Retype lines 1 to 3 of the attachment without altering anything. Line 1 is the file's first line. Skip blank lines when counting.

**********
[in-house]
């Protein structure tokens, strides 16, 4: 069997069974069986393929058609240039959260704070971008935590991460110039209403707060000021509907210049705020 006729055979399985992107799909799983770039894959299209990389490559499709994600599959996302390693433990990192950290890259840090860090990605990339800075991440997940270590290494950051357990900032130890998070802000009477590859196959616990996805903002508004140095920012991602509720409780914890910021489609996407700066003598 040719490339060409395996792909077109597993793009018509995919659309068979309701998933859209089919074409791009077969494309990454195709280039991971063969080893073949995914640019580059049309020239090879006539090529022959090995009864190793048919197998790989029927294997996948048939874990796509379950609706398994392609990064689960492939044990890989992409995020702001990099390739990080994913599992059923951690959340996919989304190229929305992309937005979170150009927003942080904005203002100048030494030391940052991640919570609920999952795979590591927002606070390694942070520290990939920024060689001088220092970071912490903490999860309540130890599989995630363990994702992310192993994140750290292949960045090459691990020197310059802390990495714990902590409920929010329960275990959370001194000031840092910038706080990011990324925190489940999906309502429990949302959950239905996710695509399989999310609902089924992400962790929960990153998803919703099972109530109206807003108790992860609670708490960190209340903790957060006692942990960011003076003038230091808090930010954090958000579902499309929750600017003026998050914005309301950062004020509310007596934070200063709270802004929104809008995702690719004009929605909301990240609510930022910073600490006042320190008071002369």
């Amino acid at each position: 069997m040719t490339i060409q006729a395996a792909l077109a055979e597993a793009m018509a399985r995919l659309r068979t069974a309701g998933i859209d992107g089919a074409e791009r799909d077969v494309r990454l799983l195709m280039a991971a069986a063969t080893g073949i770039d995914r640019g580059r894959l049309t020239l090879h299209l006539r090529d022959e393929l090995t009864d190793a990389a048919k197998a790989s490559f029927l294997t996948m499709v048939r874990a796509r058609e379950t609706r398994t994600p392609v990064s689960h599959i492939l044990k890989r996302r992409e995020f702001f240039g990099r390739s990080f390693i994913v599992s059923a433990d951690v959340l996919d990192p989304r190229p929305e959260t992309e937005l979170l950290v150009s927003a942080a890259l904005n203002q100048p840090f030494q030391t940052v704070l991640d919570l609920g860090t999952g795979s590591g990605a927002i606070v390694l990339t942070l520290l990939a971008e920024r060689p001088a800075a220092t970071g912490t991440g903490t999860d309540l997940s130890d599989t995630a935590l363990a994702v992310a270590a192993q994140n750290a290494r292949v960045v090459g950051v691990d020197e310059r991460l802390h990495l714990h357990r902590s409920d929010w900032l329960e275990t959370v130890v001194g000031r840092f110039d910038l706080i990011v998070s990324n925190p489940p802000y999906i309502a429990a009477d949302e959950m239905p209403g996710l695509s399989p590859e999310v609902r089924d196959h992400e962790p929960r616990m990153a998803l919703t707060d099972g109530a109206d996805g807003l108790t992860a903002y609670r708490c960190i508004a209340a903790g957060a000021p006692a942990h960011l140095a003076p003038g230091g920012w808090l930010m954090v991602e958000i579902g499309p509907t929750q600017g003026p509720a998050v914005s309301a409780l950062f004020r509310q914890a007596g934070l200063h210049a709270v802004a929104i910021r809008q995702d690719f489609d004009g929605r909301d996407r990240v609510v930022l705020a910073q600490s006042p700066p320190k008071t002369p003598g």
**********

[in-house]
């Protein structure tokens, strides 16, 4: 069997069974069986393929058609240039959260704070971008935590991460110039209403707060000021509907210049705020 006729055979399985992107799909799983770039894959299209990389490559499709994600599959996302390693433990990192950290890259840090860090990605990339800075991440997940270590290494950051357990900032130890998070802000009477590859196959616990996805903002508004140095920012991602509720409780914890910021489609996407700066003598 040719490339060409395996792909077109597993793009018509995919659309068979309701998933859209089919074409791009077969494309990454195709280039991971063969080893073949995914640019580059049309020239090879006539090529022959090995009864190793048919197998790989029927294997996948048939874990796509379950609706398994392609990064689960492939044990890989992409995020702001990099390739990080994913599992059923951690959340996919989304190229929305992309937005979170150009927003942080904005203002100048030494030391940052991640919570609920999952795979590591927002606070390694942070520290990939920024060689001088220092970071912490903490999860309540130890599989995630363990994702992310192993994140750290292949960045090459691990020197310059802390990495714990902590409920929010329960275990959370001194000031840092910038706080990011990324925190489940999906309502429990949302959950239905996710695509399989999310609902089924992400962790929960990153998803919703099972109530109206807003108790992860609670708490960190209340903790957060006692942990960011003076003038230091808090930010954090958000579902499309929750600017003026998050914005309301950062004020509310007596934070200063709270802004929104809008995702690719004009929605909301990240609510930022910073600490006042320190008071002369």
């Amino acid at each position: 069997m040719t490339i060409q006729a395996a792909l077109a055979e597993a793009m018509a399985r995919l659309r068979t069974a309701g998933i859209d992107g089919a074409e791009r799909d077969v494309r990454l799983l195709m280039a991971a069986a063969t080893g073949i770039d995914r640019g580059r894959l049309t020239l090879h299209l006539r090529d022959e393929l090995t009864d190793a990389a048919k197998a790989s490559f029927l294997t996948m499709v048939r874990a796509r058609e379950t609706r398994t994600p392609v990064s689960h599959i492939l044990k890989r996302r992409e995020f702001f240039g990099r390739s990080f390693i994913v599992s059923a433990d951690v959340l996919d990192p989304r190229p929305e959260t992309e937005l979170l950290v150009s927003a942080a890259l904005n203002q100048p840090f030494q030391t940052v704070l991640d919570l609920g860090t999952g795979s590591g990605a927002i606070v390694l990339t942070l520290l990939a971008e920024r060689p001088a800075a220092t970071g912490t991440g903490t999860d309540l997940s130890d599989t995630a935590l363990a994702v992310a270590a192993q994140n750290a290494r292949v960045v090459g950051v691990d020197e310059r991460l802390h990495l714990h357990r902590s409920d929010w900032l329960e275990t959370v130890v001194g000031r840092f110039d910038l706080i990011v998070s990324n925190p489940p802000y999906i309502a429990a009477d949302e959950m239905p209403g996710l695509s399989p590859e999310v609902r089924d196959h992400e962790p929960r616990m990153a998803l919703t707060d099972g109530a109206d996805g807003l108790t992860a903002y609670r708490c960190i508004a209340a903790g957060a000021p006692a942990h960011l140095a003076p003038g230091g920012w808090l930010m954090v991602e958000i579902g499309p509907t929750q600017g003026p509720a998050v914005s309301a409780l950062f004020r509310q914890a007596g934070l200063h210049a709270v802004a929104i910021r809008q995702d690719f489609d004009g929605r909301d996407r990240v609510v930022l705020a910073q600490s006042p700066p320190k008071t002369p003598g």